What is the difference between science and engineering?

Science: The observation, identification, description, experimental investigation, and theoretical explanation of phenomena.
http://dictionary.reference.com/browse/Science
(American Heritage Dictionary)

Engineering: The application of scientific and mathematical principles to practical ends such as the design, manufacture, and operation of efficient and economical structures, machines, processes, and systems.
http://dictionary.reference.com/browse/Engineering
(American Heritage Dictionary)

What is the difference between science and engineering?
Scientists investigate what is; they discover new knowledge by peering into the unknown...
Engineers create what has not been; they make things that have never existed before...

—Joe Bordogna, National Science Foundation


Scientists investigate nature to discover new knowledge. Engineers use that knowledge to create solutions to problems. There is overlap here because as soon as a scientists discovers a new phenomenon, he/she immediately begins thinking about ways in which it can be useful to humanity. The important difference is the end goal. The goal of a scientist is the discovery of new knowledge and explanations of observed phenomenon. The goal of an engineer is solving problems. These differences are evident when comparing the scientific method to the engineering design process. The most important difference is the challenge at the top of each column, below.

Engineering Design Process

Challenge:
“What can we make to solve this?”
Brainstorm many different design ideas
Select a design from your ideas
Explain your design
Build and test your design
Review and decide if design is the best one possible
Redesign (iterate) based on what you learned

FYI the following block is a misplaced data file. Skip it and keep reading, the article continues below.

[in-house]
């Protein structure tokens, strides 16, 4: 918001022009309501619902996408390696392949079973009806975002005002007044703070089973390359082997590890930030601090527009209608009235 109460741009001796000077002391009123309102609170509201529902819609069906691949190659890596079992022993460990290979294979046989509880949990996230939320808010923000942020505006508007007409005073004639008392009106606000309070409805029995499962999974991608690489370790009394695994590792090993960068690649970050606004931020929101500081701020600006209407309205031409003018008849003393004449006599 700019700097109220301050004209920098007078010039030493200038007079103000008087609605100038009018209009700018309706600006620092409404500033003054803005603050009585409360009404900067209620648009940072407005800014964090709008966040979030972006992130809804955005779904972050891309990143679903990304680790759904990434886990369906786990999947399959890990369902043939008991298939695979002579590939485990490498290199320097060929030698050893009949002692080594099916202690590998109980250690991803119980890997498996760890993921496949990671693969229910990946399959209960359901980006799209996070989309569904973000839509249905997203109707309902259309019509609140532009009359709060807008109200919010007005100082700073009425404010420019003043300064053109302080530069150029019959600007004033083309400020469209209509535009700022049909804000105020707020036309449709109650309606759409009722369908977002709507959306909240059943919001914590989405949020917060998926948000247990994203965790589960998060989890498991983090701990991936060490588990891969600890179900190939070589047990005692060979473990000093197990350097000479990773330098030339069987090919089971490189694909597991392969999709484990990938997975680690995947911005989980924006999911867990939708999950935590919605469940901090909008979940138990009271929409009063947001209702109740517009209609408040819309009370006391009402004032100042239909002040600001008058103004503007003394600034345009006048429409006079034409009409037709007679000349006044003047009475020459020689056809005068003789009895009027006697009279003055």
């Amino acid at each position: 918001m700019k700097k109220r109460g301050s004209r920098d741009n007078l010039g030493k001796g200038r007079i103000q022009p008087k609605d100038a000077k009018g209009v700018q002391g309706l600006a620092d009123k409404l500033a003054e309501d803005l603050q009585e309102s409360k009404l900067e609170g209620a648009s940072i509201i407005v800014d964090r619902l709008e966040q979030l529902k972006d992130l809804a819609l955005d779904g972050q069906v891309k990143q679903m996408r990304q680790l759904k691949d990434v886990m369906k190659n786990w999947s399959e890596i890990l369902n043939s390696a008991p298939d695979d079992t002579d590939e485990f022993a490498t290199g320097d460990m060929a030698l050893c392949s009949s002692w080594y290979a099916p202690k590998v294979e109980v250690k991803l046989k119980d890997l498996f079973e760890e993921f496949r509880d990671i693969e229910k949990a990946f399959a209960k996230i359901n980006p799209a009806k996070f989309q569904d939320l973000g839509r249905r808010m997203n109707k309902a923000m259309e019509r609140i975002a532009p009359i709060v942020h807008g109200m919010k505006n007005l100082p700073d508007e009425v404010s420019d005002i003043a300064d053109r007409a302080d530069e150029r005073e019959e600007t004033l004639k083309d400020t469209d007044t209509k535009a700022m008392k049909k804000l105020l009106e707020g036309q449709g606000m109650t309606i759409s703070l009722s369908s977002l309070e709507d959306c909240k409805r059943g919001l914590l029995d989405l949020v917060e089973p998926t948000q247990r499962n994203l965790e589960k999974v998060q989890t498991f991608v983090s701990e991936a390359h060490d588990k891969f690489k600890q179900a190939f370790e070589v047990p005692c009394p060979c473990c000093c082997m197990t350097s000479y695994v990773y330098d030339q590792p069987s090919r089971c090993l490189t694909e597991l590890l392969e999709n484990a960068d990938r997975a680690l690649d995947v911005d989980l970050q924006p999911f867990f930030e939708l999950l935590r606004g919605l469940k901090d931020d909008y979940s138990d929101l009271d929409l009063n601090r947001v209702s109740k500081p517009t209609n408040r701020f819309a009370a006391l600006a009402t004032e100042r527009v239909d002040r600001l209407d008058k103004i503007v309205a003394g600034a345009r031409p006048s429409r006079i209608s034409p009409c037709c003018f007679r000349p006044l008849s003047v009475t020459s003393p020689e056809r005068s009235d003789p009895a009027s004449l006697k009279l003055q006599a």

Scientific Method

Challenge:
“How can we prove this theory right or wrong?”
Background and research
Hypothesis
Describe procedure
Observation
Conclusion


As these two professions are complementary, engineering is often a part of the K-12 science classroom. This is true in science textbooks that discuss the uses of scientific discoveries. It is also true when students participate in design competitions. Whenever science class discusses the practical uses of a scientific discovery, the teacher is introducing engineering. The utility of science is often the most exciting part of science class for young students. The problem is most teachers do not label this engineering and thus most students do not learn what engineering is. When these students arrive at college, they do not know what engineering is, and are therefore not equipped to select it as a profession even if they ultimately would enjoy it. A second consequence of engineering being left out of K-12 science courses is that students often think that engineering is too hard. If it was easy enough for high school, it would have been included in the high school curriculum.

In summary, it is important for K-12 science teachers to know the distinction between science and engineering, and for them to identify for their students examples of engineering in their science classes. Discussing the amazing inventions engineers have created with the discoveries of science will ensure that students of the next generation understand what engineering is and are thus, less intimidated by the concept of engineering when they reach college.